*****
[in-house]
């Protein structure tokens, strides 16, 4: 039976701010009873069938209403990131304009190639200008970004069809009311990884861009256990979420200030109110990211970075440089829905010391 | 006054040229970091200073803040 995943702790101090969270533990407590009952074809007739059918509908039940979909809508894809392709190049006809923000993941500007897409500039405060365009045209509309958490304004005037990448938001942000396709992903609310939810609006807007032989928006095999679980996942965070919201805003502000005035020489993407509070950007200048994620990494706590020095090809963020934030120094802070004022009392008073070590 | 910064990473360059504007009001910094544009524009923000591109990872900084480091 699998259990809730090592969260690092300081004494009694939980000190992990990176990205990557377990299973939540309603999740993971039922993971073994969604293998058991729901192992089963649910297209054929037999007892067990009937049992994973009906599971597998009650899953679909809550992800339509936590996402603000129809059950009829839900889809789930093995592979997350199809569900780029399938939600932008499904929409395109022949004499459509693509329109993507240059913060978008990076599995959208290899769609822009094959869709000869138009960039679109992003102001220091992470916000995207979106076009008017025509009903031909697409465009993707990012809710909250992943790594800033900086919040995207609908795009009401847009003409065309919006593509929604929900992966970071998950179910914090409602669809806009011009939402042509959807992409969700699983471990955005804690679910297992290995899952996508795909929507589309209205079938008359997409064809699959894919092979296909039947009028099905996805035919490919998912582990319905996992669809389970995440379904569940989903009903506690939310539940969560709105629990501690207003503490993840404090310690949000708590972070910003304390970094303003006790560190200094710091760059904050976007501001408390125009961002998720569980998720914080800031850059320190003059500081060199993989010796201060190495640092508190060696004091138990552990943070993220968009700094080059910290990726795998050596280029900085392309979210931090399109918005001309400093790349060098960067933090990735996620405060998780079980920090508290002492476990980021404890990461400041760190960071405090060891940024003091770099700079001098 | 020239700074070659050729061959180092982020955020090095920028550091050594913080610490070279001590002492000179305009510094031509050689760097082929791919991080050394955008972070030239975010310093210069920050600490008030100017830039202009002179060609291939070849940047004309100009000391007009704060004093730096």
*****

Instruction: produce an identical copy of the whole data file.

[in-house]
């Protein structure tokens, strides 16, 4: 039976701010009873069938209403990131304009190639200008970004069809009311990884861009256990979420200030109110990211970075440089829905010391 | 006054040229970091200073803040 995943702790101090969270533990407590009952074809007739059918509908039940979909809508894809392709190049006809923000993941500007897409500039405060365009045209509309958490304004005037990448938001942000396709992903609310939810609006807007032989928006095999679980996942965070919201805003502000005035020489993407509070950007200048994620990494706590020095090809963020934030120094802070004022009392008073070590 | 910064990473360059504007009001910094544009524009923000591109990872900084480091 699998259990809730090592969260690092300081004494009694939980000190992990990176990205990557377990299973939540309603999740993971039922993971073994969604293998058991729901192992089963649910297209054929037999007892067990009937049992994973009906599971597998009650899953679909809550992800339509936590996402603000129809059950009829839900889809789930093995592979997350199809569900780029399938939600932008499904929409395109022949004499459509693509329109993507240059913060978008990076599995959208290899769609822009094959869709000869138009960039679109992003102001220091992470916000995207979106076009008017025509009903031909697409465009993707990012809710909250992943790594800033900086919040995207609908795009009401847009003409065309919006593509929604929900992966970071998950179910914090409602669809806009011009939402042509959807992409969700699983471990955005804690679910297992290995899952996508795909929507589309209205079938008359997409064809699959894919092979296909039947009028099905996805035919490919998912582990319905996992669809389970995440379904569940989903009903506690939310539940969560709105629990501690207003503490993840404090310690949000708590972070910003304390970094303003006790560190200094710091760059904050976007501001408390125009961002998720569980998720914080800031850059320190003059500081060199993989010796201060190495640092508190060696004091138990552990943070993220968009700094080059910290990726795998050596280029900085392309979210931090399109918005001309400093790349060098960067933090990735996620405060998780079980920090508290002492476990980021404890990461400041760190960071405090060891940024003091770099700079001098 | 020239700074070659050729061959180092982020955020090095920028550091050594913080610490070279001590002492000179305009510094031509050689760097082929791919991080050394955008972070030239975010310093210069920050600490008030100017830039202009002179060609291939070849940047004309100009000391007009704060004093730096």